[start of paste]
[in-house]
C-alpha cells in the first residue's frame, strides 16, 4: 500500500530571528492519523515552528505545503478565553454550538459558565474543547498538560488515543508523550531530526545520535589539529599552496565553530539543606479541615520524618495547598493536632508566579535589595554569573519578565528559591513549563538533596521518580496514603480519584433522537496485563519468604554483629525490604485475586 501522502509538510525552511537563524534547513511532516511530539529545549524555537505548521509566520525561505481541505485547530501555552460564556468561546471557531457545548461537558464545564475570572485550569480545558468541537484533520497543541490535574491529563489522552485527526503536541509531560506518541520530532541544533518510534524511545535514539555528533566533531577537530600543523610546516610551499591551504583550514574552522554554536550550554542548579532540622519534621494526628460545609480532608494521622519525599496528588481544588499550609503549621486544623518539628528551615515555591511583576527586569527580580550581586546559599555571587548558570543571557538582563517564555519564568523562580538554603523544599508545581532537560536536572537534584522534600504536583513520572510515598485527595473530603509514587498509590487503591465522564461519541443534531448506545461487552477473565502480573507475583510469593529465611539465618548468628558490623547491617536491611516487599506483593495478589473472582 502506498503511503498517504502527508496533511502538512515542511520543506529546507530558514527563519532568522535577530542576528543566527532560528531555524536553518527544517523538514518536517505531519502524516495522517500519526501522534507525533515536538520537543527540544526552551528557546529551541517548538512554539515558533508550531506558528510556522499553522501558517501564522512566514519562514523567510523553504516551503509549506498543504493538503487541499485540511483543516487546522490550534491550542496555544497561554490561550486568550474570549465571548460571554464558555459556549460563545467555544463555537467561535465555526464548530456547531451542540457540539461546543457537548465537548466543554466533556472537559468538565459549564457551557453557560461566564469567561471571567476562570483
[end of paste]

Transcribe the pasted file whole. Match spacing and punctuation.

[in-house]
C-alpha cells in the first residue's frame, strides 16, 4: 500500500530571528492519523515552528505545503478565553454550538459558565474543547498538560488515543508523550531530526545520535589539529599552496565553530539543606479541615520524618495547598493536632508566579535589595554569573519578565528559591513549563538533596521518580496514603480519584433522537496485563519468604554483629525490604485475586 501522502509538510525552511537563524534547513511532516511530539529545549524555537505548521509566520525561505481541505485547530501555552460564556468561546471557531457545548461537558464545564475570572485550569480545558468541537484533520497543541490535574491529563489522552485527526503536541509531560506518541520530532541544533518510534524511545535514539555528533566533531577537530600543523610546516610551499591551504583550514574552522554554536550550554542548579532540622519534621494526628460545609480532608494521622519525599496528588481544588499550609503549621486544623518539628528551615515555591511583576527586569527580580550581586546559599555571587548558570543571557538582563517564555519564568523562580538554603523544599508545581532537560536536572537534584522534600504536583513520572510515598485527595473530603509514587498509590487503591465522564461519541443534531448506545461487552477473565502480573507475583510469593529465611539465618548468628558490623547491617536491611516487599506483593495478589473472582 502506498503511503498517504502527508496533511502538512515542511520543506529546507530558514527563519532568522535577530542576528543566527532560528531555524536553518527544517523538514518536517505531519502524516495522517500519526501522534507525533515536538520537543527540544526552551528557546529551541517548538512554539515558533508550531506558528510556522499553522501558517501564522512566514519562514523567510523553504516551503509549506498543504493538503487541499485540511483543516487546522490550534491550542496555544497561554490561550486568550474570549465571548460571554464558555459556549460563545467555544463555537467561535465555526464548530456547531451542540457540539461546543457537548465537548466543554466533556472537559468538565459549564457551557453557560461566564469567561471571567476562570483